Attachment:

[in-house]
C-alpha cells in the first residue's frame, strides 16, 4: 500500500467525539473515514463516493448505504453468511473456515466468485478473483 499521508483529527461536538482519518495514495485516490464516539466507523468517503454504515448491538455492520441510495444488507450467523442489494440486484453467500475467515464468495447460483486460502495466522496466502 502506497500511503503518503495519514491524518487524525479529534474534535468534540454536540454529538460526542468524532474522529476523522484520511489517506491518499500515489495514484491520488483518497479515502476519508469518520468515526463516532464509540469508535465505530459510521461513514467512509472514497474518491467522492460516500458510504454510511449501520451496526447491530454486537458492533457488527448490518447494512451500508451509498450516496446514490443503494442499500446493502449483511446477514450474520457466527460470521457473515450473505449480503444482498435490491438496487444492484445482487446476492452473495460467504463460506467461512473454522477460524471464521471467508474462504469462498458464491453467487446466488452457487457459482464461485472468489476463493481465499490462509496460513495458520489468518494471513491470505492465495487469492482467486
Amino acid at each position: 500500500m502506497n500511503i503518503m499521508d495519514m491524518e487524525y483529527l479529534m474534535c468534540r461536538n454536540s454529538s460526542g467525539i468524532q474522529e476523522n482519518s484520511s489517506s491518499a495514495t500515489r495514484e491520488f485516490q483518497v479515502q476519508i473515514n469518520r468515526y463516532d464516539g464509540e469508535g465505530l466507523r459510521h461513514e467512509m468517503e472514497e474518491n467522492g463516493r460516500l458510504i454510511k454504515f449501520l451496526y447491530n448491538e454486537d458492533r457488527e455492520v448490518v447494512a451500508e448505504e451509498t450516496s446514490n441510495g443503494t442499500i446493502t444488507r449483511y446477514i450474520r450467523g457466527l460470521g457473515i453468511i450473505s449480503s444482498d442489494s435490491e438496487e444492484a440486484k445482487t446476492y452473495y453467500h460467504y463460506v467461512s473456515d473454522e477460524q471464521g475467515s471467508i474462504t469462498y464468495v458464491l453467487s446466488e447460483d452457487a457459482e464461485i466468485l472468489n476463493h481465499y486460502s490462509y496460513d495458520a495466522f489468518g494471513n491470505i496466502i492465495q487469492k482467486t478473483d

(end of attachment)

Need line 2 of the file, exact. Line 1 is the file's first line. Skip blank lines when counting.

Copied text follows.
C-alpha cells in the first residue's frame, strides 16, 4: 500500500467525539473515514463516493448505504453468511473456515466468485478473483 499521508483529527461536538482519518495514495485516490464516539466507523468517503454504515448491538455492520441510495444488507450467523442489494440486484453467500475467515464468495447460483486460502495466522496466502 502506497500511503503518503495519514491524518487524525479529534474534535468534540454536540454529538460526542468524532474522529476523522484520511489517506491518499500515489495514484491520488483518497479515502476519508469518520468515526463516532464509540469508535465505530459510521461513514467512509472514497474518491467522492460516500458510504454510511449501520451496526447491530454486537458492533457488527448490518447494512451500508451509498450516496446514490443503494442499500446493502449483511446477514450474520457466527460470521457473515450473505449480503444482498435490491438496487444492484445482487446476492452473495460467504463460506467461512473454522477460524471464521471467508474462504469462498458464491453467487446466488452457487457459482464461485472468489476463493481465499490462509496460513495458520489468518494471513491470505492465495487469492482467486